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British or Brythonic (also known as Brittonic, Old Brythonic or Common Brythonic) was an ancient Brythonic (P-Celtic) language spoken throughout the island of Britainmarker, south of the Firth of Forthmarker.

It is not known when the British language arrived—dates from the Neolithic to the Iron Age have been suggested. Evidence from Welsh shows a great influence from Latin on British during the Roman period, and especially so in terms related to the Church and Christianity, which are nearly all Latin derivatives. British was later replaced in Highland Scotland by Scottish Gaelic and by English, though it survived into the Middle Ages in Southern Scotland and Cumbria—see Cumbric. British was replaced by English throughout England by the 18th century after the demise of Cornish and Cumbric. O'Rahilly's historical model suggests the possibility that there was a Brythonic language in Irelandmarker before the arrival of Goidelic languages there, but this view has not found wide acceptance.



No documents written in the British language have been found, but a few inscriptions have been identified. Curse tablets found in the Roman reservoir at Bath, Somersetmarker contain about 150 names, about half of which are undoubtedly Celtic but not necessarily British. There is an inscription on a metal pendant discovered in 1979 in Bath, which seems to contain an ancient Brittonic curse:

Adixoui Deuina Deieda Andagin Uindiorix cuamenai

The affixed - Deuina, Deieda, Andagin, (and) Uindiorix - I have bound

There is also a tin/lead sheet with part of 9 lines of text. This is damaged, but seems to contain British names. (see Tomlin 1987).

Place-names are another type of evidence. The place names of Roman Britain were discussed by Rivet and Smith in their book of that name published in 1979. They show that the majority of names used were derived from British. English place names still contain elements derived from British in a few cases. Latinised forms of these place names occur in Ptolemy's Geography, for example.

Modern knowledge of the tongue is limited to a few names of people and places. Comparison with Continental Celtic languages, specifically Gaulish, shows that it was similar to other Celtic languages of the time. Tacitus (in his book The Agricola) noted that the language of Britainmarker differed little from that of Gaul.


British competed with Latin since the Roman invasion of Britain in AD 43, at least, in major settlements. A number of Latin words were borrowed by British speakers.

The Anglo-Saxon invasion of Britain during the 500s marked the beginning of a decline in the language, as it was gradually replaced by Old English. Some British speakers migrated to Armorica and Galicia. By AD 700, British was mainly restricted to Northwest England, Walesmarker, Cornwallmarker and Brittany. In these regions, it evolved into Cumbric, Welsh, Cornish and Breton.

Place names

British survives today in a few Englishmarker place names and river names. However, some of these may be pre-Celtic. The best example is perhaps that of the River(s) Avon, which comes from the British abona "river" (compare Welsh afon, Cornish avon, Cumbric *avon, Irish abhainn, Manx awin, Breton aven; the Latin cognate is amnis).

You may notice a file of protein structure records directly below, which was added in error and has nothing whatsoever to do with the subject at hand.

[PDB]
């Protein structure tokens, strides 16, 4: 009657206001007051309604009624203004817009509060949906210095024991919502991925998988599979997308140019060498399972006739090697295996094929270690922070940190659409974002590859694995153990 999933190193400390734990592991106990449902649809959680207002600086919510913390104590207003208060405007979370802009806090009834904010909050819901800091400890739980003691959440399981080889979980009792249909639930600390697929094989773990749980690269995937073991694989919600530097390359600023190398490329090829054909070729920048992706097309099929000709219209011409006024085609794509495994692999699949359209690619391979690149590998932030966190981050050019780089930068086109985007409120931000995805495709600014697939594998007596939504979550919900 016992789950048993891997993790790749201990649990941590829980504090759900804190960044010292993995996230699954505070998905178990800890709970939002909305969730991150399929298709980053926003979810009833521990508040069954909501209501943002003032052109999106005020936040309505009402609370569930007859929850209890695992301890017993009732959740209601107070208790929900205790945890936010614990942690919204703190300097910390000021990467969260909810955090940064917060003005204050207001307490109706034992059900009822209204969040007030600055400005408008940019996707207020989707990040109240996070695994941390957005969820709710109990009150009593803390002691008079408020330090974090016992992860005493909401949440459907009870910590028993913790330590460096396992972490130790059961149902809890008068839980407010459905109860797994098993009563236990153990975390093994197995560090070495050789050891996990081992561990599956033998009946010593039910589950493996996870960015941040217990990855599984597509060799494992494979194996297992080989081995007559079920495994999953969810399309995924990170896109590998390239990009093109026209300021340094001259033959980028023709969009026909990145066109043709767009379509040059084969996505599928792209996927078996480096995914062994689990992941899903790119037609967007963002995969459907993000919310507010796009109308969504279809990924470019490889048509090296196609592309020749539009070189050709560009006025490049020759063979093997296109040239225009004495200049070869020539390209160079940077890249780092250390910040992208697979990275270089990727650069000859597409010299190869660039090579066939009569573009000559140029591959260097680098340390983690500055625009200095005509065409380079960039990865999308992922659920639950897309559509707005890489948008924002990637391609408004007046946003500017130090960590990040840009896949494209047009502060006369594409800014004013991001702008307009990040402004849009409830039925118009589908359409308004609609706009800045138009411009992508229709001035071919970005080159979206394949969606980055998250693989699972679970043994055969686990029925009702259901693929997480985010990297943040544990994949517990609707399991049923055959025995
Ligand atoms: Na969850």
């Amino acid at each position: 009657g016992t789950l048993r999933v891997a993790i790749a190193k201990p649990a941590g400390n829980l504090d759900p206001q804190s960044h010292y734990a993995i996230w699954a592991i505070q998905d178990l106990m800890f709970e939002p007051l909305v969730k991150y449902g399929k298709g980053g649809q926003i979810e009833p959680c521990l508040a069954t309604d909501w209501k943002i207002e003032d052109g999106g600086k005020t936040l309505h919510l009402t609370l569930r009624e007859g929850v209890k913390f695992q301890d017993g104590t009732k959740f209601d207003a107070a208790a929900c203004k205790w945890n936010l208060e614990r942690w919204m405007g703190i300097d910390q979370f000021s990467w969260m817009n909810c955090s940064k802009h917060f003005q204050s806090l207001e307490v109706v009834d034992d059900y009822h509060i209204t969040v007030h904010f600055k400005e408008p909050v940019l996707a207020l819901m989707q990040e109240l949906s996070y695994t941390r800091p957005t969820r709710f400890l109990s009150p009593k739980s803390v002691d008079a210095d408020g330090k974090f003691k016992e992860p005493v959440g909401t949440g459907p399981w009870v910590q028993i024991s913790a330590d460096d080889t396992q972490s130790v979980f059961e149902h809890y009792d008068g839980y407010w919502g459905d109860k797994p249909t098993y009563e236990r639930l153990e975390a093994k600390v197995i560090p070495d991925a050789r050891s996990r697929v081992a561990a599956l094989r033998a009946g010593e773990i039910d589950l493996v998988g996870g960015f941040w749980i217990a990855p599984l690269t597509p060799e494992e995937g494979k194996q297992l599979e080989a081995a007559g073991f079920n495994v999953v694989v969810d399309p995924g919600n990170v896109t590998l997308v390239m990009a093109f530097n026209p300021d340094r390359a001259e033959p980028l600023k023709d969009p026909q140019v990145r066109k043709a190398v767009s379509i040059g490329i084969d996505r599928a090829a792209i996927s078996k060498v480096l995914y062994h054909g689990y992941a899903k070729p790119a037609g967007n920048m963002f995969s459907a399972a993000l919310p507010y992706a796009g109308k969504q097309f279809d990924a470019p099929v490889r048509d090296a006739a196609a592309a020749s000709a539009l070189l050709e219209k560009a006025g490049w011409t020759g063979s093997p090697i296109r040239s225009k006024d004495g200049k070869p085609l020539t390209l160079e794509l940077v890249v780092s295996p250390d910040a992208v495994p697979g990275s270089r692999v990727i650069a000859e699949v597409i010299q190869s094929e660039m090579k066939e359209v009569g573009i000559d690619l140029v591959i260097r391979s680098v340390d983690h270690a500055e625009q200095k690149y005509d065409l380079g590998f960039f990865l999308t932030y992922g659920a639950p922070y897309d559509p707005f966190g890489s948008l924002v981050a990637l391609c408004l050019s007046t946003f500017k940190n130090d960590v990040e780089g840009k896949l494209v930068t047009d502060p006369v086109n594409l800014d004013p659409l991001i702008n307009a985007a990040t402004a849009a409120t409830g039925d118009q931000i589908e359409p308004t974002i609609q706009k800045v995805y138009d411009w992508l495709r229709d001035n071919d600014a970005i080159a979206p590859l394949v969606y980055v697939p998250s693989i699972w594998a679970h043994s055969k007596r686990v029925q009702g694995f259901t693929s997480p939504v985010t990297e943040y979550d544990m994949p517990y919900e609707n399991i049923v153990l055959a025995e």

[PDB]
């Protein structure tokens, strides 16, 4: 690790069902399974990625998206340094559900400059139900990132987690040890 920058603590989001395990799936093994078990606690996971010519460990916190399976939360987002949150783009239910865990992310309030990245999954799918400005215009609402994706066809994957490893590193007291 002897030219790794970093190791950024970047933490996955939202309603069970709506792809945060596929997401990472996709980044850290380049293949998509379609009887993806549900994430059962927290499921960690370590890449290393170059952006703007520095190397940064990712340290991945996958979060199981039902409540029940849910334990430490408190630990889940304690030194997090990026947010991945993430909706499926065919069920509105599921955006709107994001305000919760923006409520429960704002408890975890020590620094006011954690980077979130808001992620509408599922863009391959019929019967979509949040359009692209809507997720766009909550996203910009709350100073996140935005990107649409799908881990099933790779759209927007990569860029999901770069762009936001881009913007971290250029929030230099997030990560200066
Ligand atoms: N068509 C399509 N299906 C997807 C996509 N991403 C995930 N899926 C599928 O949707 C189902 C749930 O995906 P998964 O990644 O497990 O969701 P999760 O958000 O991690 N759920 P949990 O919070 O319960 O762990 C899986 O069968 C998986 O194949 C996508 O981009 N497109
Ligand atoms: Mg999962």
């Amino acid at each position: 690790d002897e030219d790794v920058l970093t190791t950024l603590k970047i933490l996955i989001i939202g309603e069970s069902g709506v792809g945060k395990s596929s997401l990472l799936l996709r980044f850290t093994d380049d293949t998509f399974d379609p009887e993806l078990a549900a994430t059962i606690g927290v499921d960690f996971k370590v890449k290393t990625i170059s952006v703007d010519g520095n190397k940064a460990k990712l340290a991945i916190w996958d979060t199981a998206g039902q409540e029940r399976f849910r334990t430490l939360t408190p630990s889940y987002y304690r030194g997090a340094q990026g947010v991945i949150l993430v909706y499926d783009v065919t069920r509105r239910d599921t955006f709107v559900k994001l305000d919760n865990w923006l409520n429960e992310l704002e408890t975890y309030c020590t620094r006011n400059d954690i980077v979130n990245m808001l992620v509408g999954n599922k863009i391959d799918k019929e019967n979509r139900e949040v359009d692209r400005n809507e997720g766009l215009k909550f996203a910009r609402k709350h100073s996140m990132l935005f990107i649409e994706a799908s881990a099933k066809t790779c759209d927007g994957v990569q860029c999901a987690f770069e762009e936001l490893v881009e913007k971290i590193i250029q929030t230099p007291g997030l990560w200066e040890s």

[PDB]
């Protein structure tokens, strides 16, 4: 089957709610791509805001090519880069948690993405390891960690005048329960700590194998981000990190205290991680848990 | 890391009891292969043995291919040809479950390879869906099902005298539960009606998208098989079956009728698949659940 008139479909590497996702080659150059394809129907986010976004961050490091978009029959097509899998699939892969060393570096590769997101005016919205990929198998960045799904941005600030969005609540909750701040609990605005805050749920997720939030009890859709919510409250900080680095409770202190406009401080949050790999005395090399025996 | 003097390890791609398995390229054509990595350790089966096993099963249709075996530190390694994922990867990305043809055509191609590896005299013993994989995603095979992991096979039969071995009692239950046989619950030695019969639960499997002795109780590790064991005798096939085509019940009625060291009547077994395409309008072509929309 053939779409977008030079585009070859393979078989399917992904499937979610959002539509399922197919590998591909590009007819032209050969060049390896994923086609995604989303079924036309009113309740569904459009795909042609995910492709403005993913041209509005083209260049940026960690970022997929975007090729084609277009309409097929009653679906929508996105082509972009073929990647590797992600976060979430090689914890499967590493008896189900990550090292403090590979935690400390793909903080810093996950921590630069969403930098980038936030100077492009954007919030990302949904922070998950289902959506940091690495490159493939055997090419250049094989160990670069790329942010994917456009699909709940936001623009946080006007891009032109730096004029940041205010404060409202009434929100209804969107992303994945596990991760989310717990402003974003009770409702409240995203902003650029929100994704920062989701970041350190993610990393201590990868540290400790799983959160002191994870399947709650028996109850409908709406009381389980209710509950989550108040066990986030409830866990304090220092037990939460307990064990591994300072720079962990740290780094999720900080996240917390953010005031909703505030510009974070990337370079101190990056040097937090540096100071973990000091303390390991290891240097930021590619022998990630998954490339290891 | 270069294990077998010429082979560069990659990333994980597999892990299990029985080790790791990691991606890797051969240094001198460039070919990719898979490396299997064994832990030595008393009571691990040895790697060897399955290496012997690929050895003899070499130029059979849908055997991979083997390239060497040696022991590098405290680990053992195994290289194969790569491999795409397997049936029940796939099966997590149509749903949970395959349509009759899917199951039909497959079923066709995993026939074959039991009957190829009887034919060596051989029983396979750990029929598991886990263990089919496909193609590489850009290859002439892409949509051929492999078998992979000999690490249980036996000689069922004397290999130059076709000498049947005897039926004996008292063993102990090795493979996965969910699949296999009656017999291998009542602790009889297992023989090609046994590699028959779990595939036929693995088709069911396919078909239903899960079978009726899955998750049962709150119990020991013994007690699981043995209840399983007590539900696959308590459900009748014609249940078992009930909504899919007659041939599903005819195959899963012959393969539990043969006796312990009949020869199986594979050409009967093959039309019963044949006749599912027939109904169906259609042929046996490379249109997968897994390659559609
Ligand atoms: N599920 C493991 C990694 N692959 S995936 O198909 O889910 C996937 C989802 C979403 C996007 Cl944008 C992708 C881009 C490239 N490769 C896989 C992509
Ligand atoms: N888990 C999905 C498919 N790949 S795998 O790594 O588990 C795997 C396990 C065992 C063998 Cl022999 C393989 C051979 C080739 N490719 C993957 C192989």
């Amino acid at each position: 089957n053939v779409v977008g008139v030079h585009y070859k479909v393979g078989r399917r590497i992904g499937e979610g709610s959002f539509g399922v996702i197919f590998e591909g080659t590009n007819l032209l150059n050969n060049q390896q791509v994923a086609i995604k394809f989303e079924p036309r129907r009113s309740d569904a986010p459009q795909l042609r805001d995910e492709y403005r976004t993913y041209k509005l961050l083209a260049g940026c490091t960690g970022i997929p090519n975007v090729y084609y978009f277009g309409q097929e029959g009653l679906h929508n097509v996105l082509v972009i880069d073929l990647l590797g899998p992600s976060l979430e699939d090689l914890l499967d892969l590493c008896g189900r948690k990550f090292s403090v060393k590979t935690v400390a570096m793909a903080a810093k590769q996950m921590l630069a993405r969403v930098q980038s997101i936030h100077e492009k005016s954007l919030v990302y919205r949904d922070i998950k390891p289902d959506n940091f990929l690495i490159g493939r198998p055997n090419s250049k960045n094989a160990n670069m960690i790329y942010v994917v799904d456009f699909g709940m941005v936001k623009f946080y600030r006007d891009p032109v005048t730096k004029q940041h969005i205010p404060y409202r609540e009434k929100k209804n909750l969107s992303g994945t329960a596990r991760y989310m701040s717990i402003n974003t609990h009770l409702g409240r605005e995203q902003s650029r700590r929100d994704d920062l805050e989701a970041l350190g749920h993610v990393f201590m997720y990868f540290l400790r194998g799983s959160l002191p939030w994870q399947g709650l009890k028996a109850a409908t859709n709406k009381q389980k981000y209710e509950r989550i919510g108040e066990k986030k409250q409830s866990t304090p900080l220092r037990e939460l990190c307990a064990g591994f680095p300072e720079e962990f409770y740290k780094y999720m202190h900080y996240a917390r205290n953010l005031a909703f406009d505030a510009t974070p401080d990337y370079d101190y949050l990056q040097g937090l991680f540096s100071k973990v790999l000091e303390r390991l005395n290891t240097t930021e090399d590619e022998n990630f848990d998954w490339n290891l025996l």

List of place names derived from British

British-derived place-names are scattered across England, with more in the West Country, some examples are:

  • "Avon" from abonā = "river" (cf. Welsh, afon)
  • Britain from Pritani = People of the Forms (cf. Welsh Prydain, 'Britain', pryd, 'appearance, form, image, resemblance')
  • Dovermarker from dubrīs = "waters" (cf. Welsh, dŵr, older dwfr)
  • Kentmarker from cantus = "border" (cf. Welsh cant, 'rim')
  • Severn from sabrīna (cf. Welsh, Hafren)
  • Thanetmarker from tan-eto- = "(place of the) bonfire" (cf. Welsh, tan, 'fire', Breton tanet "afflame")
  • Thames from Tamesis = "darkness" (akin to Welsh tywyll, 'darkness', from Brittonic *temeselo-)
  • Yorkmarker from ebor-ākon = "stand of yew tree" (cf. Welsh, Efrog, from efwr + -og 'abondant in')

Some British place names are known but are no longer used. In a charter of 682 the name of Creech St. Michaelmarker, Somersetmarker is given as "cructan".



  • Lambert, Pierre-Yves (2003). La langue gauloise. 2nd edition. Paris, Editions Errance. p.176
  • Price, G. (2000). Languages of Britain and Ireland, Blackwell. ISBN 0-631-21581-6
  • Sims-Williams, Patrick (2003) The Celtic Inscriptions of Britain: phonology and chronology, c.400-1200. Oxford, Blackwell. ISBN 1-4051-0903-3
  • Trudgill, P. (ed.) (1984). Language in the British Isles, Cambridge University Press.
  • W.B.Lockwood. Languages of the British Isles past and present, ISBN 0-521-28409-0
  • Nicholas Ostler, Empires of the Word
  • Atkinson and Gray, Are Accurate Dates an Intractable Problem for Historical Linguistics. In Mapping Our Ancestry, Eds Obrien, Shennan and Collard.
  • M Fippula, The Celtic Roots of English.
  • K Jackson (1953), Language and History in Early Britain.

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